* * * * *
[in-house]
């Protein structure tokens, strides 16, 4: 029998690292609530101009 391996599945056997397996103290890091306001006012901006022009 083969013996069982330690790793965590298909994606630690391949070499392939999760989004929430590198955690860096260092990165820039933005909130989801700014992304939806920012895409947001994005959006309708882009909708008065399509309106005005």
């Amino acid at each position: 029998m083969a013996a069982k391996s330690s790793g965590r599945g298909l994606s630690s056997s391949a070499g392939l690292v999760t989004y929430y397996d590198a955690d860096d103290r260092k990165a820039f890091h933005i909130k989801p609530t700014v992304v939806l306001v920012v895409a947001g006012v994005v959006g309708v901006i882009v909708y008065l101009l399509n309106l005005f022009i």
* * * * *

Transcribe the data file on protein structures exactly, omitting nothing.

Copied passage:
[in-house]
């Protein structure tokens, strides 16, 4: 029998690292609530101009 391996599945056997397996103290890091306001006012901006022009 083969013996069982330690790793965590298909994606630690391949070499392939999760989004929430590198955690860096260092990165820039933005909130989801700014992304939806920012895409947001994005959006309708882009909708008065399509309106005005």
């Amino acid at each position: 029998m083969a013996a069982k391996s330690s790793g965590r599945g298909l994606s630690s056997s391949a070499g392939l690292v999760t989004y929430y397996d590198a955690d860096d103290r260092k990165a820039f890091h933005i909130k989801p609530t700014v992304v939806l306001v920012v895409a947001g006012v994005v959006g309708v901006i882009v909708y008065l101009l399509n309106l005005f022009i």